standards and designations
“Hot Rolled Products of Structural Steels”
This is the harmonized European standard for structural steel, produced by the European Committee for Iron and Steel Standardization (ECISS), which is linked to the European Committee for Standardization (CEN) (www.cen.eu).
The standard has 6 parts. Part 1 sets out general delivery conditions; Part 2 applies to non-alloy structural steels (e.g., S355J); Part 3 applies to normalized weldable fine grain steels (e.g., S355N); Part 4 applies to thermo-mechanically rolled weldable fine grain steels (e.g., S355M); Part 5 applies to structural steels with improved atmospheric corrosion resistance; and Part 6 sets out the delivery conditions for high yield strength structural steel in the quenched and tempered condition (e.g., S690Q and S690QL). Our HS 100 grade includes steels from Part 6 of this standard.
The letter “S” at the beginning of the designation stands for “structural steel”. The number (e.g., 690) indicates the minimum yield strength in MPa at a plate thickness of 16mm. The letter at the end of the number (e.g., J, N, M, Q and QL) indicates the minimum required longitudinal Charpy V-notch values at a plate thickness of 16mm. Q means 40J at -20C. QL means 50J at -40C. QL1 means 60J at -60C.
“High yield strength flat steel products — Part 3: Products supplied in the heat-treated (quenched + tempered) condition”
The International Organization for Standardization (ISO) (www.iso.org) standard for high yield strength flat steel products supplied in the quenched and tempered condition (e.g., E690). The standard specifies chemical and mechanical properties.
“High Yield Strength Steel Plates for Welded Structures”
The Japanese Standards Association (www.jsa.or.jp) standard for quenched and tempered structural steel (e.g., SHY 685).
“Structural and pressure vessel steel – Quenched and tempered plate”
The Standards Australia (www.standards.org.au) standard for quenched and tempered structural steel (e.g., Grade 700).
The American Institute of Iron and Steel (AISI) represents raw steel producer members and associate member suppliers. In collaboration with the Society of Automotive Engineers (SAE), AISI established a system for structural shapes that involves a four-number designation reflecting chemical composition. The first two numbers indicate the primary alloy content (with 10 used for carbon), and the last two numbers give the approximate percentage of carbon in the steel (three numbers are used if the percentage of carbon is over 1.00%). For example, 1045 represents a carbon content of roughly 0.45%, while 4140 represents a Chromium-Molybdenum alloy with roughly 0.40% carbon. See: www.steel.org.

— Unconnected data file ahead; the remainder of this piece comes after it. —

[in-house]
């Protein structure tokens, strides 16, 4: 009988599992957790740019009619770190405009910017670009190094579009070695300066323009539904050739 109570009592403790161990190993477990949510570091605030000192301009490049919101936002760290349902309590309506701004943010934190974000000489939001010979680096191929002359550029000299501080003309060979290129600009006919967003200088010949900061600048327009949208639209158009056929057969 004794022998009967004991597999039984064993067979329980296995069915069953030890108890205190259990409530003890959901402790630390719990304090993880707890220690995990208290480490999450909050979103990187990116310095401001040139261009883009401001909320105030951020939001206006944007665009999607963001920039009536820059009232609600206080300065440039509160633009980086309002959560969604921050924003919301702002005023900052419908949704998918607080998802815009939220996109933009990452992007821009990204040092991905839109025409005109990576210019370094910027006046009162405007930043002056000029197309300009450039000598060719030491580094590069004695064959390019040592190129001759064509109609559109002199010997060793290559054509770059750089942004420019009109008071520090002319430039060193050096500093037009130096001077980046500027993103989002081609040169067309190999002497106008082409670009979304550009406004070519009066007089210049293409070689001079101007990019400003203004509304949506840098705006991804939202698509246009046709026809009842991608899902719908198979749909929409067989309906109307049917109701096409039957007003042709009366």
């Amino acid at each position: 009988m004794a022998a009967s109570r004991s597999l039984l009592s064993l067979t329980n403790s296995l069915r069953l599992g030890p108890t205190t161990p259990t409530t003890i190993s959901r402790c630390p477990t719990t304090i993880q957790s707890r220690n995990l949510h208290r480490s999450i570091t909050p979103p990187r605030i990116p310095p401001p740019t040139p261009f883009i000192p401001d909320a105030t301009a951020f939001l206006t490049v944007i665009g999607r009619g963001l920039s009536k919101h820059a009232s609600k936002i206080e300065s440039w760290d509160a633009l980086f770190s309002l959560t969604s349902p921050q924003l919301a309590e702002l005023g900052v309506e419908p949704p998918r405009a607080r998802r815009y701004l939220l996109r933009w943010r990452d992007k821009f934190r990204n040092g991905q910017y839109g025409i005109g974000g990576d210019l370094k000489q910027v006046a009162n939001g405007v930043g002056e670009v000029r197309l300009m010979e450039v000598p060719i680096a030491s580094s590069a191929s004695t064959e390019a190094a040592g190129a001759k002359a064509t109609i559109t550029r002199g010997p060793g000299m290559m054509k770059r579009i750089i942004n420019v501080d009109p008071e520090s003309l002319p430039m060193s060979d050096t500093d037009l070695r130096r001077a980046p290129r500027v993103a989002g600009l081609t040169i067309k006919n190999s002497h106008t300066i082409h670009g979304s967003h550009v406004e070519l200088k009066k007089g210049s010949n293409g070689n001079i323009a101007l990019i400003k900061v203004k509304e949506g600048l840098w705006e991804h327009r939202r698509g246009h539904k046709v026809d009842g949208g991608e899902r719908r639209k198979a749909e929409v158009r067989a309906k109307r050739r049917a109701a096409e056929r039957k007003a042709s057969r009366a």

The Society of Automotive Engineers (SAE), in collaboration with the American Institute of Iron and Steel (AISI), established a system for structural shapes that involves a four-number designation reflecting chemical composition. SAE also produces its own standards governing chemical composition and mechanical properties (for example, J1392, “Steel, High Strength, Hot Rolled Sheet and Strip, Cold Rolled Sheet, and Coated Sheet”). See: www.sae.org.
The Unified Numbering System for Metals (UNS) is an all-encompassing classification system developed by the American Society for Testing and Materials (ASTM) and the Society of Automotive Engineers (SAE) in the 1970s. The UNS designation consists of a prefix letter indicating the primary metal group (for example, S for stainless steels, and G for AISI and SAE carbon and alloy steels), followed by five digits. In many cases, the digits incorporate identification numbers from other systems. For example, the UNS designation G10200 covers AISI 1020 carbon steel.
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